We also see that kind of quick thinking in Steve Robinson’s In the Blood. Genealogist Jefferson Tayte has come to Cornwall from Boston ‘on commission.’ Walter Sloane has hired Tayte to trace his wife’s ancestry as a gift to her, and the trail leads to the Cornish coast. But there the history of the family seems to stop cold, as the saying goes. So Tayte starts asking questions. That’s how he meets Amy Fallon, whose husband Gabriel died two years earlier in a sea accident. In one plot thread of this story, Amy discovers a very old writing box that may hold the key to the mystery Tayte’s investigating. There are some ruthless people, though, who don’t want the truth discovered; and at one point, they abduct Amy. Her fisherman friend Tom Laity sees what happens, and follows the launch where Amy’s being held. He’s spotted and attacked, but recovers. When he does, he thinks quickly and leaves a ‘water trail’ of fishing line that Tayte is later able to follow. That allows both to be rescued.

Getting out of danger doesn’t always require brawn. In fact, sometimes, it’s more credible if the protagonist doesn’t grab a weapon or smash out of a prison. It does require quick thinking and cleverness, and sometimes, that’s more than enough to keep the reader’s interest.

Thanks, Sue, for the inspiration. If you’re interested in crime writing and how it’s done, you want Sue’s blog on your blog roll. It’s a rich resource with a lot of very useful insights and information.

ps. People can think quickly in real life too. Don’t believe me? Check out this real-life story of one woman’s brilliant, quick-thinking way to get free from an awful situation. My hat is off to her.

 
 
 

*NOTE: The title of this post is a line from The Doors’ Light My Fire.

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Filed under Agatha Christie, Kate Atkinson, Kerry Greenwood, Steve Robinson, Sue Coletta

I Heard it on My Radio*

RadioAn interesting post on podcasting from crime writer Elizabeth Spann Craig has got me thinking about broadcasting. Her excellent writing blog inspires me; it’s a must-visit for writers and anyone interested in the process of writing. Podcasts are a very new form of broadcasting, but radio has been around for a very long time. In fact, it was arguably the first real-time medium of mass communication. And even with the advent of television and the internet, radio is still a popular and powerful tool. It’s not surprising then that radio plays a role in crime fiction. Here are just a few examples; I know you’ll think of dozens more than I can.

In Agatha Christie’s Peril at End House, Hercule Poirot and Captain Hastings are on a holiday in Cornwall. There they meet Magdala ‘Nick’ Buckley, who has a house there. Poirot soon comes to suspect that someone is trying to kill Nick, although she herself doesn’t believe him at first. Then, she has a few ‘near misses.’ Poirot doesn’t want her staying in the house by herself, so Nick invites her cousin Maggie for a few weeks. Tragically, Maggie is killed during her visit. She was wearing one of her cousin’s shawls at the time of the murder; and this obvious case of mistaken identity convinces Poirot that Nick is in imminent danger. He arranges for her to be safely cared for at a hospital, where she’s told to eat nothing from ‘outside.’ When the murderer tries to strike again, Poirot has to act quickly. In this case, a radio broadcast is key to what the killer chooses to do.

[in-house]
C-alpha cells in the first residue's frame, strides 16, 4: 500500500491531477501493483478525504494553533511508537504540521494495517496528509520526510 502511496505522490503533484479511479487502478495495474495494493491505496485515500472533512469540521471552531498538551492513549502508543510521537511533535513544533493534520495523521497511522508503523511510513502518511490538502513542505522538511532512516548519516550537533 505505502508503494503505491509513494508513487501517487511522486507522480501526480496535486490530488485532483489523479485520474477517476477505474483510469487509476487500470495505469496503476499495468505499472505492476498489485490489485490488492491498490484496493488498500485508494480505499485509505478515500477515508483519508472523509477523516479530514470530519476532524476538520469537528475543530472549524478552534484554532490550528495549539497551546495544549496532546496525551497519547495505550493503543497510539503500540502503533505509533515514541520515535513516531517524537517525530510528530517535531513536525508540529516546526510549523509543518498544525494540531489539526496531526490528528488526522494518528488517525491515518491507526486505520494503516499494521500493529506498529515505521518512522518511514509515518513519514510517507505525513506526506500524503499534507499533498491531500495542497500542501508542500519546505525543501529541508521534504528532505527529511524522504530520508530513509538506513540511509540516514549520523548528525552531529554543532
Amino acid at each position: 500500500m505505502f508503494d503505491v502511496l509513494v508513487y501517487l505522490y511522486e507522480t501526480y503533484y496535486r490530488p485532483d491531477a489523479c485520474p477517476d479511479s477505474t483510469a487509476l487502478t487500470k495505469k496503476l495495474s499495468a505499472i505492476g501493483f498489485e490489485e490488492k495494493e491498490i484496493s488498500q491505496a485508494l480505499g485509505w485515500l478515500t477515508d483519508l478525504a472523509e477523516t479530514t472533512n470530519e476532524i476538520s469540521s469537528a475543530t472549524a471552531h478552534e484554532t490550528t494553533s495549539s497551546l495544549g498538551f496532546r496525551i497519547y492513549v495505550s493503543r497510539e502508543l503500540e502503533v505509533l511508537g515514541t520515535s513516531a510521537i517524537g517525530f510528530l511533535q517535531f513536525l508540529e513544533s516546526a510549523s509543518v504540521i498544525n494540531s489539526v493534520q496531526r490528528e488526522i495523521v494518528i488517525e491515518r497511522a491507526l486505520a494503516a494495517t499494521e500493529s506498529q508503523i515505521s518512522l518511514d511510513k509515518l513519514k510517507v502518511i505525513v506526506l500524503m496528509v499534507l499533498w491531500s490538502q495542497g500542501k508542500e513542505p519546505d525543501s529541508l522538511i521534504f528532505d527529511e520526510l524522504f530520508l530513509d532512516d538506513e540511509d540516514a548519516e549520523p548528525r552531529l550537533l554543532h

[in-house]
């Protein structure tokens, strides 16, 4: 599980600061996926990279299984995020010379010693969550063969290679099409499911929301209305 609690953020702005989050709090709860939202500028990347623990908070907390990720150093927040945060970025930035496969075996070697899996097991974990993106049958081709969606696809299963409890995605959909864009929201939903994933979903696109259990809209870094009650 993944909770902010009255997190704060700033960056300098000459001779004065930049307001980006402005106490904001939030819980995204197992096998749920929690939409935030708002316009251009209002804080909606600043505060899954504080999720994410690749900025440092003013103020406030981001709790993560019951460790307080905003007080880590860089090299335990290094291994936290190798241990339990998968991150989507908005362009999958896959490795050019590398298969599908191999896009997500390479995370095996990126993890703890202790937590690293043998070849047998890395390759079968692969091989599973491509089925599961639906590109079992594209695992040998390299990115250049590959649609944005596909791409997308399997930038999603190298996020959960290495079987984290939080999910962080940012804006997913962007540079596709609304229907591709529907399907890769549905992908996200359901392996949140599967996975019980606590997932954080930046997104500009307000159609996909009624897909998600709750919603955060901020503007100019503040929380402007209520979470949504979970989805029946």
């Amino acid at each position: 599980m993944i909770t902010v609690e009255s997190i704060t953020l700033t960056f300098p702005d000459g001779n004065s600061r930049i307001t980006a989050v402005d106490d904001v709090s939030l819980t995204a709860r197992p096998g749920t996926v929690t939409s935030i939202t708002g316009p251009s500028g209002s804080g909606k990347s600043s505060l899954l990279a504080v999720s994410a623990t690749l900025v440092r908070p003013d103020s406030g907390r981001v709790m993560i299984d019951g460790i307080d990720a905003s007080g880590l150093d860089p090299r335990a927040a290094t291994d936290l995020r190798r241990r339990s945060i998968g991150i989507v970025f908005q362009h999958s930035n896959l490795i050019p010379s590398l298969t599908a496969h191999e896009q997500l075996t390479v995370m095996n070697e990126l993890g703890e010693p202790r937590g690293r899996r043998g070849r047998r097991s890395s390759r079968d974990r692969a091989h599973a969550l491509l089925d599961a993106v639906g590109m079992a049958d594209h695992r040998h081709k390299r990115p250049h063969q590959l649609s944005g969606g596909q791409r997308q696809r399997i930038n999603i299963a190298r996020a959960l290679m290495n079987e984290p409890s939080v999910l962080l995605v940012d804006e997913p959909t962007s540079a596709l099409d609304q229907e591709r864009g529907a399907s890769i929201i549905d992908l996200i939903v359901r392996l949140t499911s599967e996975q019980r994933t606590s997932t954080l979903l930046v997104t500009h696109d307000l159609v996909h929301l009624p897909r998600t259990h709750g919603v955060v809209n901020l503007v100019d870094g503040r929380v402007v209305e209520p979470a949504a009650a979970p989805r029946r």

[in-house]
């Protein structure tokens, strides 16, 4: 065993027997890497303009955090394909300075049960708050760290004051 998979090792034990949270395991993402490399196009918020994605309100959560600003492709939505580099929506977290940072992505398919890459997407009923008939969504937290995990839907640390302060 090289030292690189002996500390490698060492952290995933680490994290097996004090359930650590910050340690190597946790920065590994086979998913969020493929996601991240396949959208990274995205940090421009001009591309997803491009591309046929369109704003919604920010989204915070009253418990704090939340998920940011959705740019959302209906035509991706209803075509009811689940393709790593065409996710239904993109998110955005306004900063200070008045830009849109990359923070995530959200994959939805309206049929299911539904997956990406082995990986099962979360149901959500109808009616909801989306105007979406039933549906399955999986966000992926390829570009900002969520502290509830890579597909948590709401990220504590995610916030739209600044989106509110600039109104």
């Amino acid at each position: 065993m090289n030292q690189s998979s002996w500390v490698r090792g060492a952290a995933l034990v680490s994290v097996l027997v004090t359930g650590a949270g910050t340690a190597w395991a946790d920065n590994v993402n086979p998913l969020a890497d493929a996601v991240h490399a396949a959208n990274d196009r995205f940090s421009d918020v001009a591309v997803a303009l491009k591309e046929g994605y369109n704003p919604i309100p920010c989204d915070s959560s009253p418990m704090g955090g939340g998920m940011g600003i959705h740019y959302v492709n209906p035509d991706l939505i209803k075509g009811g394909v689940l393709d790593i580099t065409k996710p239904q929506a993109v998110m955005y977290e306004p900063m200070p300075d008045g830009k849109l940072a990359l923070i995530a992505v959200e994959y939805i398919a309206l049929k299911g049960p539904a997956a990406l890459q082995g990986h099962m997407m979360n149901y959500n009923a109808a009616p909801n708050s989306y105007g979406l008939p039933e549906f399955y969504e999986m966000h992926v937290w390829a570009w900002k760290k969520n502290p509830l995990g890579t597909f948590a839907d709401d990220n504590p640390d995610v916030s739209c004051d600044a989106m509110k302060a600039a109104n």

The police have their own radio frequencies; and police radio plays a role in Michael Connelly’s The Black Ice. One Christmas night, LAPD cop Harry Bosch is ‘on call,’ and has his police scanner running in the background. That’s how he hears that a body has been discovered at a seedy hotel in his district. To him, it’s surprising that no-one called him to let him know, since he’s on duty. He goes to the scene only to find that the dead man is Calexico ‘Cal’ Moore, a fellow police officer. The death bears all the hallmarks of suicide, but a few things don’t add up for Bosch. The official explanation is that Moore killed himself because he’d ‘gone dirty’ and was involved in drug smuggling. In order to protect the department’s reputation, Bosch is told to leave the case alone and accept it as a suicide (in fact, that’s why he wasn’t called). Bosch fans will know that leaving things alone is not his style, so he keeps asking questions. In the end, and after a trip to the US/Mexico border area, he finds out the complex truth behind this death.

Even with the popularity of television and the Internet, there are still plenty of successful and well-known radio celebrities. Some of them are quite controversial, too. We see an example of the rise of the ‘shock jock’ in Robert B. Parker’s High Profile. In that novel, we meet celebrity radio personality Walton Weeks. His politically-charged broadcasts have made him a host of fanatic followers and enemies; his private life has been just as full of drama. So when he is found shot and hung, Paradise, Massachusetts Police Chief Jesse Stone has his pick of suspects. For one thing, Weeks’ broadcasts had inspired strong passion on both sides, so to speak. For another, his ex-wives and his current wife all had good reason to want him out of the way. Stone is working on this case when there’s another murder. This time, the victim is Weeks’ pregnant mistress. Stone finds that there were a lot of secrets in Weeks’ life, and that those secrets turned out to be fatal.